Elegant is not a word I would use to describe the round concrete footings that most decks are built on. The tops of these footings are much larger than is required for load bearing, so for the past eight years I've been shaping the tops of my footings into a sort of truncated pyramid to decrease their visible footprint (see photo, above).
To do this, I use homemade reusable forms. They're wider at the bottom, which makes them simple to lift right off the set concrete. They're also easy to level, and since I place the forms after the footing holes are dug, aligning them under where the beams will go is a snap.
Each form is made from just four pieces of 1x4: two 24-inch-long pieces and two 7-inch-long cross members (Figure 1). I use Douglas fir because it can withstand being repeatedly screwed to the stakes that hold the form in place. I've made forms from composite decking, but they haven't held up as well to repeated use.
Before cutting the 1x4 into four pieces, I rip one face at a 5-degree bevel. When the form is assembled, the bevel will face inward to create the pyramidal shape of the pier. I cut the ends of the two cross members at 5 degrees to fit to the bevel on the long pieces; then I fasten the cross pieces to the long members 7 inches apart.
I use a string line as a guide to dig the footing holes and then to locate the centers of my homemade forms. I drive four stakes into the ground to suspend each form so that the top of the concrete will end up above finished grade to protect the posts from moisture damage. Once I make sure the form is level, I drive screws through the stakes into the form itself to hold it in position.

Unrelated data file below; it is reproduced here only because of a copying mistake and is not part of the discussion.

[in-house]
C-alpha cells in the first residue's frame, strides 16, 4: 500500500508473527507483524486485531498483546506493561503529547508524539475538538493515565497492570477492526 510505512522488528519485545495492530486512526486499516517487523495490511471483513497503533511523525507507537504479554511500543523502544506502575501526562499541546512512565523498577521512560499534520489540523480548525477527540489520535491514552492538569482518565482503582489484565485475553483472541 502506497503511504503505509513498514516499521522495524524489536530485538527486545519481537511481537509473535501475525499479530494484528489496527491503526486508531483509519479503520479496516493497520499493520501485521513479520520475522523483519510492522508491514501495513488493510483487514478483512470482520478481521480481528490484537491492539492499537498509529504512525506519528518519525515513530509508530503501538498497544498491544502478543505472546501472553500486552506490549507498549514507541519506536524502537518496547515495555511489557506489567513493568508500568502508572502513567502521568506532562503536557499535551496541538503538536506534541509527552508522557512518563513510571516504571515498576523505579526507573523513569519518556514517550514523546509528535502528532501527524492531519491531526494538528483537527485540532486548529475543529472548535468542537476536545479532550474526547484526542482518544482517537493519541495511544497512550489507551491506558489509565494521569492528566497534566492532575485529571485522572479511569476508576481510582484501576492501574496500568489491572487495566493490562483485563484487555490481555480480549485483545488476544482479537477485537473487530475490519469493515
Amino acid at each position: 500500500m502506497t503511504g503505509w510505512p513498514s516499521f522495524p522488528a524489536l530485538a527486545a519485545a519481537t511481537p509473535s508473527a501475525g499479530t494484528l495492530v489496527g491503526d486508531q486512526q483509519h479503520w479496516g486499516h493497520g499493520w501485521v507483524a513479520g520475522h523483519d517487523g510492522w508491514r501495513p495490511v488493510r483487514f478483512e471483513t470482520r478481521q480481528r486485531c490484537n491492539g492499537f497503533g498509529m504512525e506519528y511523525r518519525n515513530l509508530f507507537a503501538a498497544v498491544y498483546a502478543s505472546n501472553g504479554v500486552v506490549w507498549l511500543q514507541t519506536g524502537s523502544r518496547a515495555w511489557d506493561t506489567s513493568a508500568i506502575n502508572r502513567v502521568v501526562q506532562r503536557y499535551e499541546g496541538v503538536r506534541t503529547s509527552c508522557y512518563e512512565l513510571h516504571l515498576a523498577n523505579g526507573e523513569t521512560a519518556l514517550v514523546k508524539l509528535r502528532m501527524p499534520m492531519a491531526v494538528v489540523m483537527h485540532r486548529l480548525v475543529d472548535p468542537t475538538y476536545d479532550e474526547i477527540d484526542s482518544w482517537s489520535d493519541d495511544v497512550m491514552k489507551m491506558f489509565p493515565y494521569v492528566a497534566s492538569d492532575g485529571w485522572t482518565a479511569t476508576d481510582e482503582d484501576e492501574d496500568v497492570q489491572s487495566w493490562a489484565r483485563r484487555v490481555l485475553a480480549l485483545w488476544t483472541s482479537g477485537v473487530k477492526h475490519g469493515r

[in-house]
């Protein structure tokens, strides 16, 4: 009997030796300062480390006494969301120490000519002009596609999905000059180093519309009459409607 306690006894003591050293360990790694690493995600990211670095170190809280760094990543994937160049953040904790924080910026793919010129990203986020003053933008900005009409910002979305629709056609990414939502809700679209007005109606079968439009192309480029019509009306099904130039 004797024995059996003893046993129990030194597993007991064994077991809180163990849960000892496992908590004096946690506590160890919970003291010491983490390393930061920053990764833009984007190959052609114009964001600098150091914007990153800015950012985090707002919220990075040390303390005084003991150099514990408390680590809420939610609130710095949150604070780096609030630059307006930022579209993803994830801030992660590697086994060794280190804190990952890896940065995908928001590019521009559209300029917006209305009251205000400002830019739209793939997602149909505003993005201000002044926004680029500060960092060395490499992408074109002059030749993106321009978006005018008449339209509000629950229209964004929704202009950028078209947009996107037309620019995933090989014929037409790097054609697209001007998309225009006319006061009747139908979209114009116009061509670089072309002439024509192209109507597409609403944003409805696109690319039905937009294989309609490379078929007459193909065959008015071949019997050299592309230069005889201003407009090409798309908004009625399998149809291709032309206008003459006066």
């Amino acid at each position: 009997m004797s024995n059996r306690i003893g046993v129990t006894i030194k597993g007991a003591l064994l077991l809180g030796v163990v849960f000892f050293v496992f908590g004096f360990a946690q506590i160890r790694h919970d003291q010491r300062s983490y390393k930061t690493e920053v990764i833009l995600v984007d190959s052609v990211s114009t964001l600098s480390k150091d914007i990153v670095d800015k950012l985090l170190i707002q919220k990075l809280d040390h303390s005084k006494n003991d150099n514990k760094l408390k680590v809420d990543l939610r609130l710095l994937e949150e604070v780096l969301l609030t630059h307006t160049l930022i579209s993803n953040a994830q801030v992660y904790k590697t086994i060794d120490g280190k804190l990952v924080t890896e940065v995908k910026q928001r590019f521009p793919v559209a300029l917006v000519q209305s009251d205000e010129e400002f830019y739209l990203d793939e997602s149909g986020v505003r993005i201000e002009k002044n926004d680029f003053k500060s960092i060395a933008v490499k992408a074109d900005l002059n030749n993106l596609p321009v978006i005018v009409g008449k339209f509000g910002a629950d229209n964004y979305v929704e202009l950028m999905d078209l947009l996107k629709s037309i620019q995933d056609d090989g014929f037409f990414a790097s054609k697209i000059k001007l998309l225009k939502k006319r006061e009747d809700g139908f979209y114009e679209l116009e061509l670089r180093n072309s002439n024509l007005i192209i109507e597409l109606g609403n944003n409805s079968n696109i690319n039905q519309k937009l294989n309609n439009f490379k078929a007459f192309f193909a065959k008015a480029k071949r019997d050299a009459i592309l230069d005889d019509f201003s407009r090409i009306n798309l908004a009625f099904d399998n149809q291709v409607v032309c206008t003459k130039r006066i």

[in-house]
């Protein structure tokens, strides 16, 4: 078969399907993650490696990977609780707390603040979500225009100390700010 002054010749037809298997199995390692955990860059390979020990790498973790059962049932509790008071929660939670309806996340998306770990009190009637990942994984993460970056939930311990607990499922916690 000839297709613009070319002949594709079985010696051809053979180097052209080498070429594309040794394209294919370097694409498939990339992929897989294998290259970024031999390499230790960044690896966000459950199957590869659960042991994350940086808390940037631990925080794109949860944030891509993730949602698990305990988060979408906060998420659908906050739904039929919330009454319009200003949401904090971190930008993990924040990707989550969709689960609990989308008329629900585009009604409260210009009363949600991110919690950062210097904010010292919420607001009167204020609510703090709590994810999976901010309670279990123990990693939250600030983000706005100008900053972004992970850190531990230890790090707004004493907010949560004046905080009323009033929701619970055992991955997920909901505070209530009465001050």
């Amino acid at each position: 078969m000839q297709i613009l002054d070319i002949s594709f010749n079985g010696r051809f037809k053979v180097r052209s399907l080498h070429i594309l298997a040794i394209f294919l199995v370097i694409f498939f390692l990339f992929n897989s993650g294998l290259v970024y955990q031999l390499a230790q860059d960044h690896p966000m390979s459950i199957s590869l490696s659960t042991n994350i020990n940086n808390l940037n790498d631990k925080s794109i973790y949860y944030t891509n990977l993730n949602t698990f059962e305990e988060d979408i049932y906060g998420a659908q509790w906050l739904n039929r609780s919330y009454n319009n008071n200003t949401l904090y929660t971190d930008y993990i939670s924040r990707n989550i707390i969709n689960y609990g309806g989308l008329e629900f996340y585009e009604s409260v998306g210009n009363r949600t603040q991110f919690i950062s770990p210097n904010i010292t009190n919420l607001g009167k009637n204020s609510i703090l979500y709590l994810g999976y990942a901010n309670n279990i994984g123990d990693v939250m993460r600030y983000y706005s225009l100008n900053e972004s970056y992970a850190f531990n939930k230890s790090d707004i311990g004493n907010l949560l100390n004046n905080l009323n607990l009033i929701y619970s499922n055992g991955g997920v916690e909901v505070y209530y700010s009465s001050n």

Typically, a builder would place a cardboard form in each footing hole, fill the form with concrete, and backfill the hole with loose soil. The problem with this approach, however, is the backfill can take years to settle, during which time the concrete footing can easily shift in the loose soil. Instead, I shovel the concrete directly into the hole, without the cardboard tube. That way, the concrete conforms exactly to the shape of the hole. Because undisturbed soil supports the footing on all sides, it will be stable as soon as the concrete has set.
I tamp the concrete thoroughly and screed it flat at the top of the form. Before the concrete begins to set up, I insert the appropriate post or column base connector or hot-dipped galvanized J-bolt, again using the string as a guide (Figure 2). The next day, I'll remove the fasteners holding the form to the stakes and lift the form straight off the concrete, ready for reuse.
William Bolton is a deck builder in Santa Barbara, Calif.